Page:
Alumna Pushes for Human Rights Reform in Chicago
Recently, the City of Chicago made history when it passed the reparations ordinance, the first of its kind legislature to address police brutality in the country. Shubra Ohri ’12 helped push support for this reform.
Turning Focus to the Law
Ohri has been interested in human rights advocacy for as longas she can remember. She came to American University Washington College of Law with deep understanding of human rights issues in Egypt, Turkey, and India.
“After years of human rights advocacy, I thought the law would best equip me with tools to promote and protect human rights,” she says.
Ohri continued to expand her international advocacy experience by participating in the United Nations Committee against Torture project and interning with the United Nations and the American Civil Liberties Union.
After graduation, Ohri moved back to her native Chicago, where she accepted a position at the People’s Law Office, an organization that fights for civil rights in police brutality and wrongful arrest cases.
Ohri is a member of the Chicago Torture Justice Memorials project (CTJM), a group that seeks justice for survivors of Chicago police torture, and a pro bono legal consultant for the South Asian American Policy and Research Institute.
Fighting Police Brutality
In the fall of 2014, Ohri travelled to Geneva on behalf of CTJM to request the UN Committee against Torture to call on the U.S. Government to support a grassroots campaign calling for the City of Chicago to provide reparations for racist police torture by former Police Commander Jon Burge and detectives under his command.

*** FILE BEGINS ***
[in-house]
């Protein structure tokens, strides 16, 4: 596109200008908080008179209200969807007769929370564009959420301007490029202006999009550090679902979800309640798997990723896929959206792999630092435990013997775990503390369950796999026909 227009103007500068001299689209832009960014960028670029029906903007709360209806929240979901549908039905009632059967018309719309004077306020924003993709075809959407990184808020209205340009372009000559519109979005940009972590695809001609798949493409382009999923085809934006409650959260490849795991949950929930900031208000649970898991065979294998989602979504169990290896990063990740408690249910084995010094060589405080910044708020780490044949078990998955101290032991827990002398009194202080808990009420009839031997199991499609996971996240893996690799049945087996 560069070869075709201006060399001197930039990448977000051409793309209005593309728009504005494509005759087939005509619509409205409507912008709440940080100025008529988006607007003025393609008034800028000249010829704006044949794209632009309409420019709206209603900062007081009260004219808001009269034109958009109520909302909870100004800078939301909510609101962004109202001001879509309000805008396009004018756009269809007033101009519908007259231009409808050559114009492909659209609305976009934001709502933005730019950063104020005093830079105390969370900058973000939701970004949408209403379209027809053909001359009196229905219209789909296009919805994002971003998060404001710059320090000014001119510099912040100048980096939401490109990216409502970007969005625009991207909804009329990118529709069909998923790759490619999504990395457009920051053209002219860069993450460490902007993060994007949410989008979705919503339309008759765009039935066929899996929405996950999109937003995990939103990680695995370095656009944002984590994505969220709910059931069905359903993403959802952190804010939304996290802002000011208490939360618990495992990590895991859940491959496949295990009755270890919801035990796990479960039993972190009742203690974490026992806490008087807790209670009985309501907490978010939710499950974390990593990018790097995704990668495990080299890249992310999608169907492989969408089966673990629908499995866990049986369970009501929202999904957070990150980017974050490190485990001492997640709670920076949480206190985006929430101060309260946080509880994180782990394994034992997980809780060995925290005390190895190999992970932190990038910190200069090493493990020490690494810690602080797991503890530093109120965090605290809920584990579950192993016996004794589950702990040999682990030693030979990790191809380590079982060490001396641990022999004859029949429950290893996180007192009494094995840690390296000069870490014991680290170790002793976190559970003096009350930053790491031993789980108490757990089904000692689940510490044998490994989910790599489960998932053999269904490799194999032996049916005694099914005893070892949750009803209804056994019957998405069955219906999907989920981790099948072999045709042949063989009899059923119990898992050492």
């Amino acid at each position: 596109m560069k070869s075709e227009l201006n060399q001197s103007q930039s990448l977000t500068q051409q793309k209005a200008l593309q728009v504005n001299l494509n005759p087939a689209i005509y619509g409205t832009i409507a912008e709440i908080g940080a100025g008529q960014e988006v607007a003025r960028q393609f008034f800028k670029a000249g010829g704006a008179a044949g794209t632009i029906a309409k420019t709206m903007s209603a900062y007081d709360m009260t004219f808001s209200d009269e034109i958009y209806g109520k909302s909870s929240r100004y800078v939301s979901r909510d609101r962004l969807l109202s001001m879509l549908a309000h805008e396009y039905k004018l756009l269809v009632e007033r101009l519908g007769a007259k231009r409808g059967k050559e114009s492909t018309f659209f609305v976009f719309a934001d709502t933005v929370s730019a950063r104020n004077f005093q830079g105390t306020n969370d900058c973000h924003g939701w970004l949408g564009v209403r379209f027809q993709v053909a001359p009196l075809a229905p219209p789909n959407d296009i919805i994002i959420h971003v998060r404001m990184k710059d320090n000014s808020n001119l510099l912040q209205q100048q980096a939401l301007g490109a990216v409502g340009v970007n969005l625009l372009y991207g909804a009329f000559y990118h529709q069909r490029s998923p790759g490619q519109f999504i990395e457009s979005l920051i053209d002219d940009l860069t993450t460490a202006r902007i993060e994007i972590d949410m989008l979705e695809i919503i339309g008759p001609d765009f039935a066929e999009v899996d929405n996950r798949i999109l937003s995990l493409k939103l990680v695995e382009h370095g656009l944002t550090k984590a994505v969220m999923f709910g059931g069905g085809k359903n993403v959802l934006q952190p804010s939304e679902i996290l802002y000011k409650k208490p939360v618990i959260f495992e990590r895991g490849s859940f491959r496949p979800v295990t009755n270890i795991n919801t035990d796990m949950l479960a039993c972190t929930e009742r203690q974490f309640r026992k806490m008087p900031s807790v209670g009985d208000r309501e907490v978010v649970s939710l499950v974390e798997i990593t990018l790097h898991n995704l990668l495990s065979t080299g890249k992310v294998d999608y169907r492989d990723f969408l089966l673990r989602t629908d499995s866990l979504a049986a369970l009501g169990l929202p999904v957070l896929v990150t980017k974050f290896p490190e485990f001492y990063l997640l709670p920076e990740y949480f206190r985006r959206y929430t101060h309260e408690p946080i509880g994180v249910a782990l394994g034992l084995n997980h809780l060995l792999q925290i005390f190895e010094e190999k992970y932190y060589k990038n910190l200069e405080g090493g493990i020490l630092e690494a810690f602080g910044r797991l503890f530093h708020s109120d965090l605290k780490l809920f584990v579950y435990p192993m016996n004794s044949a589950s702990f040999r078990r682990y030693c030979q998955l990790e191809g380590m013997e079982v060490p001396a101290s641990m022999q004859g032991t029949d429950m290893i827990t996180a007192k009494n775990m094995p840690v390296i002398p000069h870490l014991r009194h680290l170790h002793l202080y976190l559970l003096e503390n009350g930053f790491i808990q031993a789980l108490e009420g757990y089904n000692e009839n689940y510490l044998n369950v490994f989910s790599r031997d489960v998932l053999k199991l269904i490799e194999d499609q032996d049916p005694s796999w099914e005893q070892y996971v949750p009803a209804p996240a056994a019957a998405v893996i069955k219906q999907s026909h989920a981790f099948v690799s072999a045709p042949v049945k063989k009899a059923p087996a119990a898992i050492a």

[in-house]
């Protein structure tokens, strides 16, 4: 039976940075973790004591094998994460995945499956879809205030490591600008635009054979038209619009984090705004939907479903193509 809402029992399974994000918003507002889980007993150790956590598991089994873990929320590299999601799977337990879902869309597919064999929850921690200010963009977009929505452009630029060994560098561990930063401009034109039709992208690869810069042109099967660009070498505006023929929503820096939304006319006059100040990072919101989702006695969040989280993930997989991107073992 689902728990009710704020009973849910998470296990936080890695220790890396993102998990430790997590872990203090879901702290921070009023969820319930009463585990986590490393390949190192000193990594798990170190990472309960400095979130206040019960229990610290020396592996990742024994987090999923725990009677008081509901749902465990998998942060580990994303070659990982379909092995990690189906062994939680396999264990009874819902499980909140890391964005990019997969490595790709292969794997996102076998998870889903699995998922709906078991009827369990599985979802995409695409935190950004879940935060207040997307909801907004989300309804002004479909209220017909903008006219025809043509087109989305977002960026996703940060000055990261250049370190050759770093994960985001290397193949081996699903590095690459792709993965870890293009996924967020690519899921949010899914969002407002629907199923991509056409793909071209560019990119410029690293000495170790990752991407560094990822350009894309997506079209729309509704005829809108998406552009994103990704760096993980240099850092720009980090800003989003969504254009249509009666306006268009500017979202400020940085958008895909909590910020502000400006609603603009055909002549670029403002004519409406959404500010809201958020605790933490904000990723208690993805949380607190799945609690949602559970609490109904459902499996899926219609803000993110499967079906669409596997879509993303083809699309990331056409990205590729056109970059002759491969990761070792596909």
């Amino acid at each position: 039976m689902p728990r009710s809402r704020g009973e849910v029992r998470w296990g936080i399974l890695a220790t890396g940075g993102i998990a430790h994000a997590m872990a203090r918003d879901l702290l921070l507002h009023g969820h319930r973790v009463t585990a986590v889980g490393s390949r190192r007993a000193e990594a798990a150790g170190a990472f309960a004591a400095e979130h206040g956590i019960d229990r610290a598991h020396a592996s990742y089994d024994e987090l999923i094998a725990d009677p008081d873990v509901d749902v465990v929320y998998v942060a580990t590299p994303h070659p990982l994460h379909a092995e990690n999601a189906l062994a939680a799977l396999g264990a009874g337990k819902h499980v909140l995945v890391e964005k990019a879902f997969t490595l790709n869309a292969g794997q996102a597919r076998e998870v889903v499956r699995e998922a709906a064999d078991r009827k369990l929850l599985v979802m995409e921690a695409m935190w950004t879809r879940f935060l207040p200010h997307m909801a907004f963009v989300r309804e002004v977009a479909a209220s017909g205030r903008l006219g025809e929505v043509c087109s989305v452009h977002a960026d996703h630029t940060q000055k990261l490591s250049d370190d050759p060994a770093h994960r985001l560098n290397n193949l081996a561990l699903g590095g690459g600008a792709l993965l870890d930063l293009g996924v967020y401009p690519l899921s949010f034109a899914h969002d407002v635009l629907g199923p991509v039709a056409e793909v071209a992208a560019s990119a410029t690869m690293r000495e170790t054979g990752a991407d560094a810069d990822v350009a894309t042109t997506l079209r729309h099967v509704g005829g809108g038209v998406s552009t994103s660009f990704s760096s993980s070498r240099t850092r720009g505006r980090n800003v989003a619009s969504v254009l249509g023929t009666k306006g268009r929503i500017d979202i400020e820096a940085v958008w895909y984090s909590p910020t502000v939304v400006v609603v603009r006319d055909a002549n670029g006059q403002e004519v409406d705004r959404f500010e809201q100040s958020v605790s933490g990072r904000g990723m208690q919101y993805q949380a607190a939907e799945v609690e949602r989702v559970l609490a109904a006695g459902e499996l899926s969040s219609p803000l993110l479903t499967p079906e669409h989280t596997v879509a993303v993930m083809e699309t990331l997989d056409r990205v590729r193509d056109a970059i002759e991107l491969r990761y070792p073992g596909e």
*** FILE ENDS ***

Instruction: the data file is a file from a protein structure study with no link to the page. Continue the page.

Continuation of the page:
On November 28, 2014, the United Nations Committee against Torture condemned the U.S. Government and the City of Chicago for failing to provide sufficient redress to those who were tortured who the Committee noted “have received no compensation for the extensive injuries they suffered.”
The Committee specifically called on the U.S. Government to provide redress for the torture survivors by supporting "the passage of the ordinance seeking reparations for the Chicago Police Torture Survivors" that was pending in Chicago City Council.
Six months later, on May 6, 2015, the City of Chicago passed unprecedented legislation providing reparations for the Burge torture survivors, their family members, and affected African American communities.
“The ordinance crucially ensures that the public never forgets the heinous human rights violations that occurred at the hands of some Chicago police officers,” Ohri says. “This is paramount in holding the tortures accountable.”
She hopes that the ordinance will help promote vitally necessary police reform or at the very least heighten awareness of current injustices.
“At the moment, I am excited about my very full case load which addresses issues related to police misconduct, government misconduct, torture, prisoners’ rights, and post-conviction criminal petitions. ” Ohri says.
She is especially interested in continuing to incorporate international human rights law into her domestic litigation.
The United Nations Committee against Torture (UN CAT) Project will hold its inaugural reunion on Jan. 27 celebrating the Project’s first decade—2004-2014.
American University Washington College of Law hosted the Fifth International Conference on Human Rights Education “Advancing Universal Human Rights Culture,” Dec. 4-6. This was the first time the conference was held in the Western Hemisphere.
November 5, 2014
Dean Claudio Grossman, chair of the UN Committee against Torture (UN CAT), is presiding over the Committee's 53rd session in Geneva and serving as country rapporteur for Ukraine and Australia. With the generous support of the Kovler Foundation, ten students in the law school's UN CAT Project joined him in Geneva.